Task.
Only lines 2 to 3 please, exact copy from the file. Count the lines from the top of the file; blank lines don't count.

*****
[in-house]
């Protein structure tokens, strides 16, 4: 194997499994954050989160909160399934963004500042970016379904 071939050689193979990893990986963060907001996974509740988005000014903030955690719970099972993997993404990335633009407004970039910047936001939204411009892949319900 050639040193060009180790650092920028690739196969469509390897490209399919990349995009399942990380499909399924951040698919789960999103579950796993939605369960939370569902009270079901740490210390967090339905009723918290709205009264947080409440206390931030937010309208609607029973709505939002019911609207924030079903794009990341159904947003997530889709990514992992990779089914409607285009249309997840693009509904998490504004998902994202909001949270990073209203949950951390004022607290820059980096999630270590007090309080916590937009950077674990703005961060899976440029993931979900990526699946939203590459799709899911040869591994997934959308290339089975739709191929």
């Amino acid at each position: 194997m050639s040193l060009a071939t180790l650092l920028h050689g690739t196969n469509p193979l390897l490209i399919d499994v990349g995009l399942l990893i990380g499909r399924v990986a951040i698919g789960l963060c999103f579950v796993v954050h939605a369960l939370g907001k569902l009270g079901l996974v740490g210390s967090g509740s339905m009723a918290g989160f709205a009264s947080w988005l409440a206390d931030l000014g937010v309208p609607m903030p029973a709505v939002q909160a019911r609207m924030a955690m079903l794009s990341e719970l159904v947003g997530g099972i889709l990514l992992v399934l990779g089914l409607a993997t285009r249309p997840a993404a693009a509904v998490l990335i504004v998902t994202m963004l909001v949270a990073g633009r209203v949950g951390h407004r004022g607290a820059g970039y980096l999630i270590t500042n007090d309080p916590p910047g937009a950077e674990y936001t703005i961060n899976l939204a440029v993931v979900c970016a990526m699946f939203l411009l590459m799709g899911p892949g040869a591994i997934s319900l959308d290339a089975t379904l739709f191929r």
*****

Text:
């Protein structure tokens, strides 16, 4: 194997499994954050989160909160399934963004500042970016379904 071939050689193979990893990986963060907001996974509740988005000014903030955690719970099972993997993404990335633009407004970039910047936001939204411009892949319900 050639040193060009180790650092920028690739196969469509390897490209399919990349995009399942990380499909399924951040698919789960999103579950796993939605369960939370569902009270079901740490210390967090339905009723918290709205009264947080409440206390931030937010309208609607029973709505939002019911609207924030079903794009990341159904947003997530889709990514992992990779089914409607285009249309997840693009509904998490504004998902994202909001949270990073209203949950951390004022607290820059980096999630270590007090309080916590937009950077674990703005961060899976440029993931979900990526699946939203590459799709899911040869591994997934959308290339089975739709191929």
């Amino acid at each position: 194997m050639s040193l060009a071939t180790l650092l920028h050689g690739t196969n469509p193979l390897l490209i399919d499994v990349g995009l399942l990893i990380g499909r399924v990986a951040i698919g789960l963060c999103f579950v796993v954050h939605a369960l939370g907001k569902l009270g079901l996974v740490g210390s967090g509740s339905m009723a918290g989160f709205a009264s947080w988005l409440a206390d931030l000014g937010v309208p609607m903030p029973a709505v939002q909160a019911r609207m924030a955690m079903l794009s990341e719970l159904v947003g997530g099972i889709l990514l992992v399934l990779g089914l409607a993997t285009r249309p997840a993404a693009a509904v998490l990335i504004v998902t994202m963004l909001v949270a990073g633009r209203v949950g951390h407004r004022g607290a820059g970039y980096l999630i270590t500042n007090d309080p916590p910047g937009a950077e674990y936001t703005i961060n899976l939204a440029v993931v979900c970016a990526m699946f939203l411009l590459m799709g899911p892949g040869a591994i997934s319900l959308d290339a089975t379904l739709f191929r």